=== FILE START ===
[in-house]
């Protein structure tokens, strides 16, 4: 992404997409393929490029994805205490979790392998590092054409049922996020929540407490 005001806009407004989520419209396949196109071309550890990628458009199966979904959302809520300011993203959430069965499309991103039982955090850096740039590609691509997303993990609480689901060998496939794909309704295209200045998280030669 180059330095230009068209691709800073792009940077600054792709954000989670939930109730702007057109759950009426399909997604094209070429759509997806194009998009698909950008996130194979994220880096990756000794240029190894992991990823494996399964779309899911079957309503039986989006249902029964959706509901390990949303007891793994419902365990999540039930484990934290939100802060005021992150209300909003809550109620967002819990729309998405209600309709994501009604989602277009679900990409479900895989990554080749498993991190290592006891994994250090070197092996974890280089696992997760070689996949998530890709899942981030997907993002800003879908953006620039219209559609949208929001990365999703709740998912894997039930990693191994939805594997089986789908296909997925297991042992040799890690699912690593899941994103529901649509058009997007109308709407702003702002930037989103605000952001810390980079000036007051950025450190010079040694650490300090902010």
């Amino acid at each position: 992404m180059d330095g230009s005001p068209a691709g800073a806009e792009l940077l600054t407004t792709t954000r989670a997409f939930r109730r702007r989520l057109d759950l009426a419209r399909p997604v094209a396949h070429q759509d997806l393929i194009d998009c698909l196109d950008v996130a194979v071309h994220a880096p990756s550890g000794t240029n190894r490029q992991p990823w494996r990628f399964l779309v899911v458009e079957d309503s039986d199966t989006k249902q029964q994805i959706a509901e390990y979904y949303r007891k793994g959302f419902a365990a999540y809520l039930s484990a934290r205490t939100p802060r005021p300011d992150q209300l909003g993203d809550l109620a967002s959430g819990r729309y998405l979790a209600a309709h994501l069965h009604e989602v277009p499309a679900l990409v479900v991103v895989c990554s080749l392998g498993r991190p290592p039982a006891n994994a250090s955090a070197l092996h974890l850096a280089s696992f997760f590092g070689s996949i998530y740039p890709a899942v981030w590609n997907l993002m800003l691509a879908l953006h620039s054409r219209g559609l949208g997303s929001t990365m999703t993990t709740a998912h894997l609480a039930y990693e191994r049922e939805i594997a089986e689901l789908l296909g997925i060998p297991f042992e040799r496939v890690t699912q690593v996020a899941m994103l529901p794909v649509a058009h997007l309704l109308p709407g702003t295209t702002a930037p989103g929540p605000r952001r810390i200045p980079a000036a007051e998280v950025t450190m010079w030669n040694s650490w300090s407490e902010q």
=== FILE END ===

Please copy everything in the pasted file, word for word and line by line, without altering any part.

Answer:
[in-house]
């Protein structure tokens, strides 16, 4: 992404997409393929490029994805205490979790392998590092054409049922996020929540407490 005001806009407004989520419209396949196109071309550890990628458009199966979904959302809520300011993203959430069965499309991103039982955090850096740039590609691509997303993990609480689901060998496939794909309704295209200045998280030669 180059330095230009068209691709800073792009940077600054792709954000989670939930109730702007057109759950009426399909997604094209070429759509997806194009998009698909950008996130194979994220880096990756000794240029190894992991990823494996399964779309899911079957309503039986989006249902029964959706509901390990949303007891793994419902365990999540039930484990934290939100802060005021992150209300909003809550109620967002819990729309998405209600309709994501009604989602277009679900990409479900895989990554080749498993991190290592006891994994250090070197092996974890280089696992997760070689996949998530890709899942981030997907993002800003879908953006620039219209559609949208929001990365999703709740998912894997039930990693191994939805594997089986789908296909997925297991042992040799890690699912690593899941994103529901649509058009997007109308709407702003702002930037989103605000952001810390980079000036007051950025450190010079040694650490300090902010």
């Amino acid at each position: 992404m180059d330095g230009s005001p068209a691709g800073a806009e792009l940077l600054t407004t792709t954000r989670a997409f939930r109730r702007r989520l057109d759950l009426a419209r399909p997604v094209a396949h070429q759509d997806l393929i194009d998009c698909l196109d950008v996130a194979v071309h994220a880096p990756s550890g000794t240029n190894r490029q992991p990823w494996r990628f399964l779309v899911v458009e079957d309503s039986d199966t989006k249902q029964q994805i959706a509901e390990y979904y949303r007891k793994g959302f419902a365990a999540y809520l039930s484990a934290r205490t939100p802060r005021p300011d992150q209300l909003g993203d809550l109620a967002s959430g819990r729309y998405l979790a209600a309709h994501l069965h009604e989602v277009p499309a679900l990409v479900v991103v895989c990554s080749l392998g498993r991190p290592p039982a006891n994994a250090s955090a070197l092996h974890l850096a280089s696992f997760f590092g070689s996949i998530y740039p890709a899942v981030w590609n997907l993002m800003l691509a879908l953006h620039s054409r219209g559609l949208g997303s929001t990365m999703t993990t709740a998912h894997l609480a039930y990693e191994r049922e939805i594997a089986e689901l789908l296909g997925i060998p297991f042992e040799r496939v890690t699912q690593v996020a899941m994103l529901p794909v649509a058009h997007l309704l109308p709407g702003t295209t702002a930037p989103g929540p605000r952001r810390i200045p980079a000036a007051e998280v950025t450190m010079w030669n040694s650490w300090s407490e902010q």